God of Love, We thank you for your unending care and love for us.   Help us to sing redemption songs. Open wide our hearts to receive your love and to extend your compassion  to the whole of the human family.  We pray in Jesus’ name. Amen.  
Prayer:  Let the Shooting End
by:  Sisters of Mercy

God, our hearts are broken with pain at the senseless deaths caused by gun violence. Families mourn, children live in fear, and some in our nation respond by arming themselves with more guns with greater capacity to end life. Our disconnection and alienation has caused some to turn to guns for protection and safety. We ask that you touch our hearts with your love, heal our brokenness, and turn us away from violence toward peace. Help us to transform our own hearts and to seek peaceful ways of resolving our differences. Let our hands reach out and connect with those who feel alone, those who live in fear, and those suffering from mental illness. Let our voices be raised asking our legislators to enact gun laws to protect all in our society, especially those most vulnerable. Let our pens write messages demanding change while also scripting words of hope and transformation. We ask this in the name of the God who desires that we live together in peace.  Amen
Zebedee: Still Fishing
by:  Loretta Pehanich

This story is inspired by Luke 5:1–11.                                                                                                 
When my sons dropped everything to accept Jesus’ invitation, I knew my boys would serve him well. They deserve the nickname Jesus gave them: “Sons of Thunder.” God wants the best from us. And sometimes it hurts to give it. In my case, it was the best people in my workforce. I gave Jesus my sons when he called. No, that’s not true. They were never mine to give.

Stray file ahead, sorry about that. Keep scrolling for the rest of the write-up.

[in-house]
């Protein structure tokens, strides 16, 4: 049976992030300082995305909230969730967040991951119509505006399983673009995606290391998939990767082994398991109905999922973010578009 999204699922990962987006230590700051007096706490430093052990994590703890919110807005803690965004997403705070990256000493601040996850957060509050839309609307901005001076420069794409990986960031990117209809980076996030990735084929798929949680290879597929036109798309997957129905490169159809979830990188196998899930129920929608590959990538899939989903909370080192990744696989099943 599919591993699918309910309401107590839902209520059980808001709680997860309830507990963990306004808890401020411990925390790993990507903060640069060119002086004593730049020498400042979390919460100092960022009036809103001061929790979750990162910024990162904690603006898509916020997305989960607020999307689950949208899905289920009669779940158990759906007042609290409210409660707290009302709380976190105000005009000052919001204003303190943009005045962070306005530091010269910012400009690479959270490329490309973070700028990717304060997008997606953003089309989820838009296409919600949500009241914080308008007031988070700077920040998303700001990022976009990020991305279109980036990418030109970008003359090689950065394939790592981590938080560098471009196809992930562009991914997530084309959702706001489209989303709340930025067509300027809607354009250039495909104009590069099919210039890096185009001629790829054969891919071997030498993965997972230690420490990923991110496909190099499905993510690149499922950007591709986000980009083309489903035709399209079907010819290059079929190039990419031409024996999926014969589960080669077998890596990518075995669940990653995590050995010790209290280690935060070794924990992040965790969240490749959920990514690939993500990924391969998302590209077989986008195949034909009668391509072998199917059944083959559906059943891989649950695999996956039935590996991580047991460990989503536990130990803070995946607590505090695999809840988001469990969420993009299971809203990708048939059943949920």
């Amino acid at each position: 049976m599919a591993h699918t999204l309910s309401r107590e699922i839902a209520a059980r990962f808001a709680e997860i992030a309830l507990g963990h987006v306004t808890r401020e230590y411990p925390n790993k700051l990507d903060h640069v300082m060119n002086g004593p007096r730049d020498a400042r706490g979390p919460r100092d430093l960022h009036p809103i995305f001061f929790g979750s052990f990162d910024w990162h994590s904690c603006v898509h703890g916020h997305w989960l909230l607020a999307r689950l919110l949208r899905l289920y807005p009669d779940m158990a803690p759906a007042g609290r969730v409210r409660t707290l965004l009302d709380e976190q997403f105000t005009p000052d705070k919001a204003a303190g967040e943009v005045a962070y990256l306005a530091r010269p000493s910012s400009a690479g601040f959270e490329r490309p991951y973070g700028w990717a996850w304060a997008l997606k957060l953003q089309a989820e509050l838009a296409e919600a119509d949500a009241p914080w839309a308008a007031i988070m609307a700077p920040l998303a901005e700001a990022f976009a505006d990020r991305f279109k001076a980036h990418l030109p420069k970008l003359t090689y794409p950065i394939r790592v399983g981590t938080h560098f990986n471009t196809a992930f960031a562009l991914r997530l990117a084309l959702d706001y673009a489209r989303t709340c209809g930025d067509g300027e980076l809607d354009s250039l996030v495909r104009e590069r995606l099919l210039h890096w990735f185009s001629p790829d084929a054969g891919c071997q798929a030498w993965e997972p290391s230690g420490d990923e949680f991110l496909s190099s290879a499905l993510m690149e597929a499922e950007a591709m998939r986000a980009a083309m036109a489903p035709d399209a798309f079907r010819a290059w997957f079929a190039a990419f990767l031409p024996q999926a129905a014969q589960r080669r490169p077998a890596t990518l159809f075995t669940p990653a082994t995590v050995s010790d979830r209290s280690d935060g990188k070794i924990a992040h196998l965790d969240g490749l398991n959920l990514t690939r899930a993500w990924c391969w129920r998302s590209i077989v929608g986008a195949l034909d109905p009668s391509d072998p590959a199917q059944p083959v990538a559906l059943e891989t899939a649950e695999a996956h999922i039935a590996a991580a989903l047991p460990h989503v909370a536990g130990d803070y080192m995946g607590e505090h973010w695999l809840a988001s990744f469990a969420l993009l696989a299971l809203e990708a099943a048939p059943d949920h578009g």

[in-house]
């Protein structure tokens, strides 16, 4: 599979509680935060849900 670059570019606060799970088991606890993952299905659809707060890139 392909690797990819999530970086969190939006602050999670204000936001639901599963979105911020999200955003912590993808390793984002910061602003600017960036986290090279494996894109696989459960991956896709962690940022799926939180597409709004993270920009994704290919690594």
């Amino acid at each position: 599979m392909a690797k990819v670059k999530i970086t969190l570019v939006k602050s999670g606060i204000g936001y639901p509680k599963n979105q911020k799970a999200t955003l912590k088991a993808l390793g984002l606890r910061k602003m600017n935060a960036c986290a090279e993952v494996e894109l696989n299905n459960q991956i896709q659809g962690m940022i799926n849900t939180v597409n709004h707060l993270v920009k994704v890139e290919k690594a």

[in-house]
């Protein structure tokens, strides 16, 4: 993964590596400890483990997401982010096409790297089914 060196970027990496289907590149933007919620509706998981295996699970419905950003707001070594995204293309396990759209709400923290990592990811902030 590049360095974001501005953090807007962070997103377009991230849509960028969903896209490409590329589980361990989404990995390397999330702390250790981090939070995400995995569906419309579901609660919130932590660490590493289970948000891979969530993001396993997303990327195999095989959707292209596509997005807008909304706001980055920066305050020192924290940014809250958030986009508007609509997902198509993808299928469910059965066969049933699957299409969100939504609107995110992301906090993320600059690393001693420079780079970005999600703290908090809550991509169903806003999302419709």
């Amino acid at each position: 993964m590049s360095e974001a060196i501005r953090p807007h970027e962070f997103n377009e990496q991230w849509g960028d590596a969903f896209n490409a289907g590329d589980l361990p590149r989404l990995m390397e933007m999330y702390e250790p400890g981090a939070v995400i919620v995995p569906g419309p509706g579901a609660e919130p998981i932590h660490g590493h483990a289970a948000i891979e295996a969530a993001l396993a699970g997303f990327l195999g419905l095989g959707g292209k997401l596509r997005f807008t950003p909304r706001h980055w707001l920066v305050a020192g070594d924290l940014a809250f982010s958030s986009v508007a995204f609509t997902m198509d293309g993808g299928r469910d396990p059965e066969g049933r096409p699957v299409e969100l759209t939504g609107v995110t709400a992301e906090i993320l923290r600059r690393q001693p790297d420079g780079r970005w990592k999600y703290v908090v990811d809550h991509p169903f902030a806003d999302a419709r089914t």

I wondered, Why didn’t Jesus choose me for a high-profile job in his messianic mission? I’m not that old. Maybe I was jealous. OK, I’m not as strong and fiery as my sons, but I have the wisdom of age. Why was I passed over?                                                                                                                                       
Children are tremendous gifts. My sons are excellent fisherman—strong, resilient, dependable, and hard-working. I thought they would take over my business. Now my future was uncertain. I wondered if I would ever retire.                                                                                                 
The day after he called my sons, Jesus came back to see me. He greeted me, “Hello again.” Yes, Jesus and I already knew each other. Jesus had a place in Capernaum and was a well-respected craftsman. He repaired my friend’s boat so it was better than new.